PARIS, March 10 (Reuters) – Garbage piled up in Paris streets and fuel deliveries were blocked from refineries as workers continued rolling strikes against pension reform but President Emmanuel Macron refused to meet with unions and said the reform must go ahead.
As debate about the reform continued in the Senate, workers blocked fuel deliveries from leaving TotalEnergies (TTEF.PA) and Esso refineries on Friday, while power supply was disrupted and maintenance at some EDF (EDF.PA) nuclear reactors was delayed.
So far the impact has not been major, as cold weather has prevented the garbage in Paris and other cities from stinking, while there are no lines at gas stations yet as motorists and fuel station operators anticipated disruptions.
But the hardline CGT union at TotalEnergies’ Donges refinery said the strike would continue at least until Thursday and garbage collector unions had set no date for a resumption of services.
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In a letter to unions, Macron refused to agree to their request for a meeting, saying that unions had had ample time to negotiate with the government over the past months and that now was the time for parliament to review the reform, whose key measure is a two-year extension of the retirement age to 64.
“I do not underestimate the discontent that you express nor the fear of many French people that there will be no retirement for them,” Macron said in the letter, published by French media.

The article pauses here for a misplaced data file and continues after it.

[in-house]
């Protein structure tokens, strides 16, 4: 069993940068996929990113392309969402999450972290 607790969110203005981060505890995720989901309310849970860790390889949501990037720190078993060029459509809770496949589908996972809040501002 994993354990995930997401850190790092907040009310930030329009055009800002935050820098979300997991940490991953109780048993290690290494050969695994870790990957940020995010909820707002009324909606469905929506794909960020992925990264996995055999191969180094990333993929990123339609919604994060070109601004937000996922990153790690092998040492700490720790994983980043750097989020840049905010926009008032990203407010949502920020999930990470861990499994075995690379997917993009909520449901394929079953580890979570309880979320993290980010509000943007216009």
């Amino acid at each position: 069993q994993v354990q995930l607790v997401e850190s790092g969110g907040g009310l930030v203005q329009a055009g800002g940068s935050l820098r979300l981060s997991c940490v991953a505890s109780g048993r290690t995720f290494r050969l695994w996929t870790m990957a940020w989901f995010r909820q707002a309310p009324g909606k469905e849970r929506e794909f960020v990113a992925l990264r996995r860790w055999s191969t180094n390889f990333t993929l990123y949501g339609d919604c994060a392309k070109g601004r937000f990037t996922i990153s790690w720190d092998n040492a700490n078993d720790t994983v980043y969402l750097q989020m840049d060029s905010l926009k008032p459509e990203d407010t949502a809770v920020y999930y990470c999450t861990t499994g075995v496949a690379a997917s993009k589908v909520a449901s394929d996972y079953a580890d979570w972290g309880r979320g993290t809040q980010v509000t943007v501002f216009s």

He added that he would not compromise on the need to restore a durable financial equilibrium of the pension system in order to guarantee the pensions of future generations.
[1/6] People walk in a street where garbage cans are overflowing, as garbage has not been collected, in Paris, France March 10, 2023. REUTERS/Benoit Tessier
At the TotalEnergies refinery in Donges, western France, CGT union leader Fabien Prive Saint-Lanne blasted Macron for refusing to meet with the unions and said workers had decided to continue their strike at least until Thursday.
“The president refuses to meet with the unions … his disdain for the world of labour can only sharpen people’s anger and will either lead to violence in the streets or to revenge against Macron in the polling booth,” he said.
Unions are planning more nationwide marches on Saturday. According to an interior ministry note cited by French TV BFM, police expect that 800,000 to one million people will demonstrate.
Opinion polls show a majority of voters oppose Macron’s plan.
On Tuesday, 1.28 million people took to the streets in demonstrations across the country, the highest turnout in the sixth day of protest against the reform this year.
Fuel deliveries were also disrupted at the Fos refinery, operated by ExxonMobil (XOM.N) subsidiary Esso, a CGT spokesperson said.
Disruptions at liquefied natural gas (LNG) terminals continued, with company Fluxys (FLUX.BR) saying that its Dunkirk terminal jetty and truck loading bay were unavailable and delivery capacity was reduced to a minimum.
Strike action also reduced French power generation by a 16.6 gigawatts (GW) – about 25% of current total power supply – at nuclear, thermal and hydropower plants, CGT said, but consumers felt little impact as state-owned utility EDF managed to compensate for the shortfall.
Reporting by Forrest Crellin; editing by John Stonestreet, Jason Neely, Nick Macfie, Louise Heavens and Christina Fincher
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